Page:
Just three months have passed since the Squash World Cup, a mixed team competition, was held in Chennai. India, the second seed in the tournament, bowed out in the semifinals after a loss to Malaysia, drawing much criticism among fans, officials and the media.
The Indian contingent has since put the disappointment behind it, putting in the hard yards for another challenge — the Hangzhou Asian Games.
The Indian squad this time around bears a mix of youth and experience with the famed trio of Saurav Ghosal, Dipika Pallikal Karthik and Joshna Chinappa on one side and promising youngsters like Anahat Singh on the other.
Bringing in the big guns
To help the Indian players fine-tune their game in singles and doubles, the Squash Rackets Federation of India (SRFI) roped in two former World No. 1s in singles — Gregory Gaultier and James Willstrop and the reigning World doubles championship silver medallist Rory Stewart for a High-Performance camp (it will conclude on Sept. 23) in Chennai in a bid to improve the country’s medal tally at Hangzhou.
India had won four silver and a bronze medal in the previous (2018) Asian Games in Jakarta. Cyrus Poncha, SRFI secretary, says India is very much capable of winning a gold in at least one category, earmarking the mixed doubles pairing of Dipika Pallikal-Karthik and Harinderpal Singh Sandhu for the same.
“We are hoping for better results. The preparations have given us the confidence of better performance. The colour of the medal is key,” said Poncha.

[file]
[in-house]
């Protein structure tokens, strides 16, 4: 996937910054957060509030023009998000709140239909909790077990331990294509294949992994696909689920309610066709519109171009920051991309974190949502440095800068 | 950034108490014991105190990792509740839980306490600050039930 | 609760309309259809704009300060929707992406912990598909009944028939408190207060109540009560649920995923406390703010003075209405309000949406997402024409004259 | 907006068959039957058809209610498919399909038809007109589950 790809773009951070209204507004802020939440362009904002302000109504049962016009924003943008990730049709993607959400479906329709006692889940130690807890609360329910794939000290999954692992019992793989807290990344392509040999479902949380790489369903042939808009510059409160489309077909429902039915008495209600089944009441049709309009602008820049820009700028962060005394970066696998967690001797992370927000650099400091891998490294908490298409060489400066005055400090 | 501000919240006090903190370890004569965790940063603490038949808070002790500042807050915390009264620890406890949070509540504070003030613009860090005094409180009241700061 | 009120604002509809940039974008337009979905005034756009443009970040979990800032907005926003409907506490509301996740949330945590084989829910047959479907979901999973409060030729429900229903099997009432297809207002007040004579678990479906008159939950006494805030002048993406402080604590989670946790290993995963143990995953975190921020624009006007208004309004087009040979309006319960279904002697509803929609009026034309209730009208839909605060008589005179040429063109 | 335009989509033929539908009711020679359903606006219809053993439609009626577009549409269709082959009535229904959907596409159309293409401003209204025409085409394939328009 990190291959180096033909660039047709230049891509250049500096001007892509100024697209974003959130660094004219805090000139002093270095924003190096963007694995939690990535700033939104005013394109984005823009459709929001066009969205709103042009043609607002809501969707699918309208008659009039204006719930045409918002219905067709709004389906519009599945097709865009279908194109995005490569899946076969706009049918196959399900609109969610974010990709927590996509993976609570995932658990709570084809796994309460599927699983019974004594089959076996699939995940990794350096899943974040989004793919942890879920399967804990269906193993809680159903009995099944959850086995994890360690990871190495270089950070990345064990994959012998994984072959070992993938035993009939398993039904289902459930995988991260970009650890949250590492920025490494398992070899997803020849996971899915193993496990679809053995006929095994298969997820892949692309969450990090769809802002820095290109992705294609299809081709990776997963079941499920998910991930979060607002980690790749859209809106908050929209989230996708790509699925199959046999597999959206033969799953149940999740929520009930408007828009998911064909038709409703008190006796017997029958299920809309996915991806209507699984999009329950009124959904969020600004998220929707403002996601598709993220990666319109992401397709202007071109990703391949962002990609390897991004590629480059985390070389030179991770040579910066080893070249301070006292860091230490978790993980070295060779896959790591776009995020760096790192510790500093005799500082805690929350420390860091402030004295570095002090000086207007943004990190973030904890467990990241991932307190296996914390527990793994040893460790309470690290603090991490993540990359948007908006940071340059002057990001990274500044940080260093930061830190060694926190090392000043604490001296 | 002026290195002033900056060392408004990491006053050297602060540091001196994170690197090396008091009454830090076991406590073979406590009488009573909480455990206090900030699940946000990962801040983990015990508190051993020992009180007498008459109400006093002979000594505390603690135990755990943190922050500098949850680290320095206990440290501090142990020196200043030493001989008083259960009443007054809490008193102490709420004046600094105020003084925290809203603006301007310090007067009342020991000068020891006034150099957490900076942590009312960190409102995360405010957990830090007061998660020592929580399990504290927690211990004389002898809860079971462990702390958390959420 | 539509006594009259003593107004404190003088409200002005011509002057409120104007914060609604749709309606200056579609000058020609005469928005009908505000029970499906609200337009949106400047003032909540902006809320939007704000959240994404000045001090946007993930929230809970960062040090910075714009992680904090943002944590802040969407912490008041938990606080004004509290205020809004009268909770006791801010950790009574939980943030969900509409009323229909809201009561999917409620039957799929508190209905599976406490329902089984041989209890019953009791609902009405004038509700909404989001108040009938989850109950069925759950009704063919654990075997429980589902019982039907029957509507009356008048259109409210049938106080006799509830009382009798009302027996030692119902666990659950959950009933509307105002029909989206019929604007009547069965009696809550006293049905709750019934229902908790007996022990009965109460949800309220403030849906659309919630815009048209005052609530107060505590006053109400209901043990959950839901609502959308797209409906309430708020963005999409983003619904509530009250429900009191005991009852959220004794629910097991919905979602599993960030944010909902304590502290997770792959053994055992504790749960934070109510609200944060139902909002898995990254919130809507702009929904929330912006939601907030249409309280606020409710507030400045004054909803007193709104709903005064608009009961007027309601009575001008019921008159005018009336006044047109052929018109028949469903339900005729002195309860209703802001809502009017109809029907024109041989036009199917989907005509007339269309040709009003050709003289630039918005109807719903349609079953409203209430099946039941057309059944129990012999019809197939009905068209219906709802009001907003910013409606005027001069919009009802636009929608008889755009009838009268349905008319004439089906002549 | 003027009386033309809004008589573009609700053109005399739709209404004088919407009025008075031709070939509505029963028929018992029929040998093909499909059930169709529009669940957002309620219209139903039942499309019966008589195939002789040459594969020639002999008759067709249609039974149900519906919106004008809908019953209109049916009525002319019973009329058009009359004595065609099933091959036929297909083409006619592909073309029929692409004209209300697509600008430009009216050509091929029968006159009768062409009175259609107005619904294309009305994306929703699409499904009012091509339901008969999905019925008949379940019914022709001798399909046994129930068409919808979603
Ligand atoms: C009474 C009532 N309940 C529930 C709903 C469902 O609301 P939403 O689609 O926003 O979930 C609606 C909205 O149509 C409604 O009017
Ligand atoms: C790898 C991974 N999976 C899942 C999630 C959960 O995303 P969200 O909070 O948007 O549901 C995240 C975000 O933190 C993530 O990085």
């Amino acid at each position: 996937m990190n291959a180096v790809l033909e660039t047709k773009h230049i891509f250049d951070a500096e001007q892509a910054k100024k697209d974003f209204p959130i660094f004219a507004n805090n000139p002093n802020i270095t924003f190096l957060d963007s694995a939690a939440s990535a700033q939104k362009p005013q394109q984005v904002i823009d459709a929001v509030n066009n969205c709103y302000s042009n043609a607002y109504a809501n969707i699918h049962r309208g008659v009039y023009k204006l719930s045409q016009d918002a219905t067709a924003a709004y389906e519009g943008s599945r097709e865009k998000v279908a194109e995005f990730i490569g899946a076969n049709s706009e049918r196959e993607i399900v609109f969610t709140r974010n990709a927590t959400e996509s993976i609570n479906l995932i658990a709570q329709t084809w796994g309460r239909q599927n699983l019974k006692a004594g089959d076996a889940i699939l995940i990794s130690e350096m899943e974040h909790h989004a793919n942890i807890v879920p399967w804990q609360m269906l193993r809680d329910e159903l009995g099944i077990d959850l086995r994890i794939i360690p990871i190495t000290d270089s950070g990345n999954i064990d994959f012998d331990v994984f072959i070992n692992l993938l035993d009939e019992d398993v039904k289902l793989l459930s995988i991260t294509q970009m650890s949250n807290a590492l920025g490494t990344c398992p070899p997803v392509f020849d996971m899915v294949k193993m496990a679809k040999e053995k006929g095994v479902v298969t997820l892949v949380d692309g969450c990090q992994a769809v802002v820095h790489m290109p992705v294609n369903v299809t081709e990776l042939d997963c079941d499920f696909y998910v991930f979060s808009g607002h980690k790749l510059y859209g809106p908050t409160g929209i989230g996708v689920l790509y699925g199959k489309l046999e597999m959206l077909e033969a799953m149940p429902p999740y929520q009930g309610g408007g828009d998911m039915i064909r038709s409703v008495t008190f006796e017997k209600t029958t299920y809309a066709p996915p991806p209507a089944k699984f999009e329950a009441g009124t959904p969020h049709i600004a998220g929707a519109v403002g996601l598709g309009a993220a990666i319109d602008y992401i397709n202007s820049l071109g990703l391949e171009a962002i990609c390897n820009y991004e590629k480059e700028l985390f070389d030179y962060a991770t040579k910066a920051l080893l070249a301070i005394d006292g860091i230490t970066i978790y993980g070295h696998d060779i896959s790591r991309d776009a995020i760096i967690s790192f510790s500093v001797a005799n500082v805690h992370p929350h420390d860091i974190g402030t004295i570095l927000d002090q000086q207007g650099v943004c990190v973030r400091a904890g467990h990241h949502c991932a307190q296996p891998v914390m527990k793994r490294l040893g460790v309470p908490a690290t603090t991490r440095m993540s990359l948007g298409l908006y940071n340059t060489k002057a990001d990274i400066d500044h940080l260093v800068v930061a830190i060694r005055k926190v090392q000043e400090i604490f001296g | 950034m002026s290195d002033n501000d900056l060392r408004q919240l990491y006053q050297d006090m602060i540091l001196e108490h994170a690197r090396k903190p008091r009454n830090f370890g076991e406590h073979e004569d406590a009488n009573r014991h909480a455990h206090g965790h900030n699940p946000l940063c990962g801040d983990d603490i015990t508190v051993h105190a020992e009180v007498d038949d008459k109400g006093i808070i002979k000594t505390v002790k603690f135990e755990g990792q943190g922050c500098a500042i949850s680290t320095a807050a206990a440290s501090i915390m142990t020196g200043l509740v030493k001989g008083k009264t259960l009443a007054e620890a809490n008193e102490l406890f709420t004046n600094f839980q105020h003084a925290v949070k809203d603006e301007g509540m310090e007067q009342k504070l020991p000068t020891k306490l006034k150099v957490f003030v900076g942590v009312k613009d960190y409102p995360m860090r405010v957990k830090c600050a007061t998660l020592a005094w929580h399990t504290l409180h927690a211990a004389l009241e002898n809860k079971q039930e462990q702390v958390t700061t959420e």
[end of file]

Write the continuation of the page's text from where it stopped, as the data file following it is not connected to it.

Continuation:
“We are certainly focused on bagging a gold medal in at least one category and we have the best chance in mixed doubles. The men’s team and men’s singles with Ghosal, who is seeded two in the Games, are categories we can bring home the crown,” he added.
Poncha believes the experience and class of Ghosal, Joshna and Dipika will be crucial in helping the team improve on its Jakarta showing. “That’s why I believe we can win more medals and improve the colour of the medals,” Poncha added.
In legends like Gaultier and Willstrop, the Indian side has a treasure trove of experience to draw from, particularly when it comes to strategising in crunch situations.
Gaultier has a whopping 44 PSA Tour singles titles to his name while Willstrop has 21. Gaultier announced his retirement two years ago and is now coaching some of the top players in the world, including Nour El Sherbini and Mohd. El Shorbagy in Prague (Czech Republic).
Willstrop is no stranger to the Indian set-up, given his long-term friendship with Ghosal (the two trained under James’ father Malcolm for quite a while too). The 40-year-old Englishman has gone from competitor to coach for Ghosal and a few other star players in Pontefract (England). Willstrop is also an accomplished doubles player having won a silver in the 2006 Commonwealth Games and a bronze in 2014 & 2018 Commonwealth Games. While he still plays on and off in the PSA Tour, he is sliding down the world rankings, going as low as 60 this month.
At the camp in Chennai, Willstrop sparred with Ghosal and Mahesh Mangaonkar and also with the mixed doubles pair of Dipika and Harinder.
Garnish the dish
Coming into the contingent with just weeks left for the side to compete in Hangzhou, Willstrop believes he can only garnish the dish that’s already cooking. He underlines that he can’t promise the moon with the priority being the basics and, perhaps more importantly, mental toughness.
“The main focus will be to talk to them and do the little extra things like providing a bit of psychological help that will help them take over the line,” he said.
Doubles especially, the Brit asserts, is more about the mind than the body.
“The rallies are tough and lines are very very fine between the pairings. Things happen in the mind. We will give them some deep insights and talk about how to deal with high-pressure situations,” he added.
Willstrop threw his faith behind his friend Ghosal and believes he can win a gold medal in men’s singles. “It is definitely possible. His physicality is right up there. He’s in great form. We hope the 10 days at the Games go well for him,” he said.